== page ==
You may have considered offering your products as a subscription. It seems consumers are fine with just having the benefits of a subscription – such as to music – rather than owning goods. You may consider this for two reasons: because you believe it will be an economic success, or because you want to add to a more circular economy.
By Joost van Dun, circular economy lead, ING Sustainable Finance
The first reason is obvious, the second reason is perhaps less obvious. People often relate the circular economy to reducing waste or to recycling of products or components. But this is just one aspect of the circular economy! Another important pillar of the circular economy is optimising the usage of products or devices already produced by making them sharable or offering them as a service. Car sharing is a well-known example of this.
This shift from ‘ownership to access’ (O2A) is growing rapidly, both in the B2B market and the B2C market. We believe the O2A model is a potential important driver for the transition to the circular economy. Ownership of the products will be with the suppliers or producers, who will be pushed towards developing durable products which will last longer, and which will be maintained and serviced in an efficient way. As owner of these products you obviously want to generate as much revenues as possible with these products, at the lowest costs possible.
Can every product be turned into an 'O2A proposition'?
The O2A offerings often come in a subscription. Among consumers the acceptance of subscription models is rising – Netflix and Spotify definitely helped here – leading to a shift from service subscriptions (like newspapers, telephone) to subscriptions to tangible goods. Products like washing machines, clothing or consumer electronics are now also being offered in subscription models! But not every subscription model will be successful or sustainable!
I have selected five attention points which may help when considering a subscription business model:
1. Can I create a competitive offering?
If we take a closer look at the subscriptions for tangible goods, we see that consumers assess the offering of these subscriptions from several perspectives. The most important ones are the price and the added value offered. The price is often compared to a one-off transaction, so the added value offered should be clear to offset this comparison. This might be added value in terms of ‘no worries about maintenance or break down’ in the case of devices but also to other related services included in the subscription.
And when offering a product in a subscription, it should be more than just the purchase price plus related services divided by the number of months the subscription is offered. Otherwise the consumer can ‘create’ this offer themselves. It should solve a problem and there should be clear advantages for the consumer, preferably peppered with something he/she cannot obtain him/herself, for example; lower service costs (economy of scale) or additional (exclusive) services to which the consumer doesn’t have (easy) access.
2. Can I target the right customer and how can I avoid adverse selection?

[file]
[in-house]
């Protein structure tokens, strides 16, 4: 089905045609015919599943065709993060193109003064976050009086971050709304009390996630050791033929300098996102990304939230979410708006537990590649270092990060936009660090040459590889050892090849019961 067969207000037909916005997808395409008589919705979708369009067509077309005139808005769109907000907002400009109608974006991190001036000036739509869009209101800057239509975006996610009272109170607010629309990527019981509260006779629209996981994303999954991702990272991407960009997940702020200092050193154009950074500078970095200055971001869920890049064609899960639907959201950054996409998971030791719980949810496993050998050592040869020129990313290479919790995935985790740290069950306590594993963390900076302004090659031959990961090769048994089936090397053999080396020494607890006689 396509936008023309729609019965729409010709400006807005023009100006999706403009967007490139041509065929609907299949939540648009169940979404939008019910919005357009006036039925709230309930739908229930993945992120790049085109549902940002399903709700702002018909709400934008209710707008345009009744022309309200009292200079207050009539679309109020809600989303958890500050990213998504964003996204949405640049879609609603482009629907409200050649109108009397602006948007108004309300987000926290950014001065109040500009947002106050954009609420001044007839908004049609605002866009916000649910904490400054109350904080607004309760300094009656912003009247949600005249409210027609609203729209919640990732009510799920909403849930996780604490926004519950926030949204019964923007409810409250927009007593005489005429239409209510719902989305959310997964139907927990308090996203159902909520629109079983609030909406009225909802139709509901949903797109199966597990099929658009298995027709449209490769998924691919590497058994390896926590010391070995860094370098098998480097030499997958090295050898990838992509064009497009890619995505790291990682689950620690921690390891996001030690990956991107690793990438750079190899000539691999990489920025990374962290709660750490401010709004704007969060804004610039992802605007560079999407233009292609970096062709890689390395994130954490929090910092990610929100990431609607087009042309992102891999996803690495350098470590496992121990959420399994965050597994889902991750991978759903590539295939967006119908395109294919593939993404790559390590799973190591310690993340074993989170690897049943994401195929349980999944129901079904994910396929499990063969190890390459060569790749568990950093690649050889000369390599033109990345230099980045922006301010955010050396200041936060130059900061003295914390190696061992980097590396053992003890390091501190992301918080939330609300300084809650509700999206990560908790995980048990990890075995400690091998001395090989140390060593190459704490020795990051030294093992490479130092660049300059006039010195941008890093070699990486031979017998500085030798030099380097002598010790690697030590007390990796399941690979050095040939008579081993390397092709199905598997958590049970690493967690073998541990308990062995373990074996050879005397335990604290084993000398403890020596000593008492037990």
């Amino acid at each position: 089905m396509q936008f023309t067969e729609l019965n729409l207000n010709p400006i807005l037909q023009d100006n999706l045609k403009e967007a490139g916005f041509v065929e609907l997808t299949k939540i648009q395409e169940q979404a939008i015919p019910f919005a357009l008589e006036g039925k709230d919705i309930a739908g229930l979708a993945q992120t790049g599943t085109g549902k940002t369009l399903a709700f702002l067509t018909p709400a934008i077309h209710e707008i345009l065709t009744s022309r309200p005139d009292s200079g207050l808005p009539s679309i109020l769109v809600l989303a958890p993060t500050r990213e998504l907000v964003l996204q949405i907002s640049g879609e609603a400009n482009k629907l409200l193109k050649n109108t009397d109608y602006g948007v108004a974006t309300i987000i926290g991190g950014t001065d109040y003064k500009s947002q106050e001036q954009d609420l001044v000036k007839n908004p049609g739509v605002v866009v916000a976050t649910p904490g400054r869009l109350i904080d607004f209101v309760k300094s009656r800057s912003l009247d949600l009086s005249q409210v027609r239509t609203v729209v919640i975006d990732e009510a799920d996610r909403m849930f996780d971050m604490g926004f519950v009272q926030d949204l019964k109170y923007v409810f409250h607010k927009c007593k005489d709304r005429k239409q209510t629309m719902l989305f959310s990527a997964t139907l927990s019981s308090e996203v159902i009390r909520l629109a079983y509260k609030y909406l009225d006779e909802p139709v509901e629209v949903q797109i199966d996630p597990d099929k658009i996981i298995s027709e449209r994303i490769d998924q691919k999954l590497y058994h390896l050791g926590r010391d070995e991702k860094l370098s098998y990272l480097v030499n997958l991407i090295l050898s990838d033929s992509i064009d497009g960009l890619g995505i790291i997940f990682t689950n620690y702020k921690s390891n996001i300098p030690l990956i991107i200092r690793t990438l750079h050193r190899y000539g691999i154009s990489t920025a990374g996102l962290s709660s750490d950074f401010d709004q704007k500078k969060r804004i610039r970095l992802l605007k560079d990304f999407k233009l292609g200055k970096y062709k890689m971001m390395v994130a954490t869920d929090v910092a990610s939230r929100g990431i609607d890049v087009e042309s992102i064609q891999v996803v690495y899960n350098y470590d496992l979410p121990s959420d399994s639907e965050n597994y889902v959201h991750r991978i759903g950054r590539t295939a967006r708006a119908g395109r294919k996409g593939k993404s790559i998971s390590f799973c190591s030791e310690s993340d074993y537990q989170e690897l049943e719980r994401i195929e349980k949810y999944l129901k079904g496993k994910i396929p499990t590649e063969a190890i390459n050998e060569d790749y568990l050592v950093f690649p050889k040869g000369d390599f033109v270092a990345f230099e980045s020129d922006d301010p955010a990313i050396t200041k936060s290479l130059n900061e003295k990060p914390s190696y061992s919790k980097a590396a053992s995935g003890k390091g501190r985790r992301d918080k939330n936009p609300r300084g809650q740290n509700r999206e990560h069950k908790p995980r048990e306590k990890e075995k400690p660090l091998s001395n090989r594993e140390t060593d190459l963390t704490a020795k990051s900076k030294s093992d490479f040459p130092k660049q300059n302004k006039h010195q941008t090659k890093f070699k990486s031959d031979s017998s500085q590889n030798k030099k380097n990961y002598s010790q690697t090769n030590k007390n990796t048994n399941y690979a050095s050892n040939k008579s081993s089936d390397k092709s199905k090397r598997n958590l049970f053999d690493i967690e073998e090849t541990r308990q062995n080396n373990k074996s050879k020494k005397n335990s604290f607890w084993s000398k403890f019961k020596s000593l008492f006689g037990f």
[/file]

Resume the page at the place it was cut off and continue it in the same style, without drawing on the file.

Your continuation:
By offering a product in a subscription model, you make this product more accessible to a broader audience. Consumers who don’t have the budget to buy the product, may now be able to subscribe as the amount to be paid monthly for the subscription is more within reach.
But there are also some risks involved. Consumers might subscribe to various subscriptions resulting in an increase in their monthly spend and unknowingly limit their monthly disposable income. Also, if the subscription comes along with a fixed period for the subscription (private lease of cars for example), consumers may not be aware of the costs involved with early termination of the subscription. So, targeting the right customer is always important, from an adverse selection perspective and to ensure the customer is able to commit to the payment of the subscription. Credit worthiness checks may of course help in lowering the risks of non-payment.
3. Can I mitigate moral hazard?
If the product is offered in a subscription, the ownership of the product is not with the consumer but with another party, mostly the supplier of the product. This may lead to ‘moral hazard’ as consumers are not as cautious with the product as if it was their own. This may lead to higher maintenance or breakdown costs. Therefore, try to keep track of the usage of the product, for example by connecting the product via IoT. As the consumer knows the usage is monitored, moral hazard will possibly go down.
4. How do I finance it?
With traditional one-off selling, 100% revenue is generated when the product is sold. With a subscription, revenue comes in smaller amounts and over a longer period of time, with perhaps a higher uncertainty. This might change the risk profile. Another item to consider, is the ownership. If the supplier is the owner, the product will appear on their balance sheet, leading to balance sheet extension. Not every supplier is suitable for this extension of his balance sheet.
5. Can I extend the lifecycle of the product?
And to end with the ‘Circular’ question: when the product lifecycle can be extended by refurbishing it or by remanufacturing it, the period the product can generate revenues will increase. Of course, the costs of refurbishing should be lower than the expected revenues. The refurbished product may be offered at a lower subscription fee, leading to a more diverse offering of different subscriptions. And the longer we can keep the product in the lifecycle, the less pressure we put on our scarce (natural) resources!
If you can answer all the answers with a yes, it’s worth trying to go from considering a subscription model to implement such a model. Good luck!
For more information about the subscription economy, download our ING Economics Department’s recently published study on this topic.